The family moved to Houston when Sahvir was 8, and that’s when his indoctrination started to get real. Teddy coached Sahvir’s first few rec teams. Recognizing his son’s unique skills, soon they had frank conversation about whether basketball was something he wanted
“When I decided to take basketball seriously, he told me that he could make me into a player if I buy into him,” Wheeler said. “From then on, we’ve been rocking out together all the way through AAU until my last summer in 11th grade.”
Said Teddy: “He was a star in elementary school and in middle school. He started going to some high-level events and playing in some high-level camps and testing himself against some of the guys who regarded as some of the best players on a national level. So, he’s carried that reputation all the way through.”
Sahvir originally committed to Texas A&M as a junior. The family was living near College Station at the time after Hurricane Harvey destroyed their home. But after coach Billy Kennedy was fired, Wheeler decided to reassess his decision.
“Coach Crean was rock star in the recruiting process,” Teddy Wheeler said. “He blew us all away in the home visit, and he and Sahvir just hit it off. There was an organic connection right away. You could see it then and you can see it now during games.
“Crean and Sahvir are almost always on the same page, and that has been a godsend for Sahvir’s development the collegiate level. I have to credit coach Crean, the way he uses him, allows his skills to flourish, emphasizes his strengths and challenges his weaknesses.”
Wheeler is undisputed as the conduit through which everything Georgia does runs. He leads the team in scoring (14.1 ppg), assists (7.2 pg) and minutes played (34.4 pg). He has struggled some with turnovers (99), but a share of that falls on teammates not anticipating some of the balls coming their way. Because he’s left-handed and drives so well to his left, teams started forcing him right. Now scoring as much on the right side of the goal as the left.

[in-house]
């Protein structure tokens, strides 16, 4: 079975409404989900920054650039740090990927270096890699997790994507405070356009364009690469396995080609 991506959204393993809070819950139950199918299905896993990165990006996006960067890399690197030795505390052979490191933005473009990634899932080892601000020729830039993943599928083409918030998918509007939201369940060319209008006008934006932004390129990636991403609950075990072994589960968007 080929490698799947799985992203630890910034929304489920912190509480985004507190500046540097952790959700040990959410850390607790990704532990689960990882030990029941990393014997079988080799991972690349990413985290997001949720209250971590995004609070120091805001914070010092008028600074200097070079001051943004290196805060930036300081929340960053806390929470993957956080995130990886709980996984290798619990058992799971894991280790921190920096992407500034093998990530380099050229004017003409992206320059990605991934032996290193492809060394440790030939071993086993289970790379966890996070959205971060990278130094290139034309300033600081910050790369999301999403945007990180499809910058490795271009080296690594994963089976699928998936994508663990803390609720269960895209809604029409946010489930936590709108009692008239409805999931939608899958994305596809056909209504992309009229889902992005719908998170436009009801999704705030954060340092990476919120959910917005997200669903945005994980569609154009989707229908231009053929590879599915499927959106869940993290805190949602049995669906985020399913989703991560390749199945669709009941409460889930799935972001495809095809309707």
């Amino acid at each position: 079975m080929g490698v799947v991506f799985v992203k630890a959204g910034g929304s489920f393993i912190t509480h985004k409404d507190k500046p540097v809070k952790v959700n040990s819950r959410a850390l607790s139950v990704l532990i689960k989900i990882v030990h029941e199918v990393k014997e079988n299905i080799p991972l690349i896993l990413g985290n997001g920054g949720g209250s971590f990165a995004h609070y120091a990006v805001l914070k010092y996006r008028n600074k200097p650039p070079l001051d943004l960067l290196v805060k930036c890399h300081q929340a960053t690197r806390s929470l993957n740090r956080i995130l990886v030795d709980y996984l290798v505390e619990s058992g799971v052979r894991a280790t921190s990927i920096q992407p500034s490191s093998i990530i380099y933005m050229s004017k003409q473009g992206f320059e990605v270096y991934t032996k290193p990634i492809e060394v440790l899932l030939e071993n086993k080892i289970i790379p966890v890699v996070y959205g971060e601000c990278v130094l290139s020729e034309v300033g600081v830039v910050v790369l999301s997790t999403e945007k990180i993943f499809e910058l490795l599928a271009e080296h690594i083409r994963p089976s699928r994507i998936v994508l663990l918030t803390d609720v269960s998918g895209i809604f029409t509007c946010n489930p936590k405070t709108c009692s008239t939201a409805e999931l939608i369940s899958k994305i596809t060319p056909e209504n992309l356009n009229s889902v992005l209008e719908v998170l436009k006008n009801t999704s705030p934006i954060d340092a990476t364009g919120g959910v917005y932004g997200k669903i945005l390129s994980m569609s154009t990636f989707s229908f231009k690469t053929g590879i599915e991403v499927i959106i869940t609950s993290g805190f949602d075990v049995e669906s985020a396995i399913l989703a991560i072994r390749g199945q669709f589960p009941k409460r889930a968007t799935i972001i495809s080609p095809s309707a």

Lately opponents are choosing to sag off and clog the lane and letting Wheeler shoot from deep. He’s occasionally gotten hot from 3-point range, but is 2-of-10 in the past two games and is shooting only 25% from beyond the arc for the season.
“I’m seeing a kid that is developing, a kid whose mind is internalizing what defenses are doing to him and making in-game adjustments,” Teddy Wheeler said. “I’m seeing a player that’s starting to play to his strengths even in the midst of being the focus of all the opponents’ scouting. It seems like the game is slowing down for him, where he’s processing the game at a different speed. I think he’s starting to figure out what opponents are trying to do and he can counter it.”
His Georgia coaches and teammates are loving it. They fully expect Wheeler to run down the UGA assists record Saturday against South Carolina and keep adding records this season and next -- and however long he remains at Georgia.
But wins are what Wheeler is most interested in bagging at the moment, and there aren’t many more of those left to be had. He knows that, while records are nice, true notoriety comes with team success. That’s what he craves most at the moment.
“(Getting the triple-double is) definitely a confidence booster going into South Carolina,” Wheeler said. “But that’s a team that I don’t think we’ve beaten since I’ve been here or since coach Crean has been here. So we’re really focusing on winning that game.”
As for the name, SAH-veer was the gift of his father. Growing up in New York, Teddy Wheeler always loved the art of the painter Salvadore Dali. He wanted to name the first of what is now six children after the artist. But his wife, Jacqueline, wouldn’t go for it.
So, they compromised.
“It’s a New York name from Harlem,” Teddy said with a laugh. “I just sort of created it spur of the moment. I said what about SAH-veer, and she loved it. And it stuck.”
UGA Single-Season Assists
Rk. No., Player, Season, Games, Avg.
1. 169, Pertha Robinson, 1994-95, 27, 6.26
2. 165, Sahvir Wheeler, 2020-21, 23, 7.17
3. 154, Sundiata Gaines, 2006-07, 32, 4.81
4. 153, Rashad Wright, 2001-02, 32, 4.78
5. 152, Donald Hartry, 1985-86, 30, 5.07
6. 151, J.J. Frazier, 2015-16, 34, 4.44
7. 150, Willie Anderson, 1986-87, 30, 5.00
8. 149, Rashad Wright, 2002-03, 27, 5.52
9. 148, G.G. Smith, 1996-97, 33, 4.48
148, G.G. Smith, 1997-98, 35, 4.23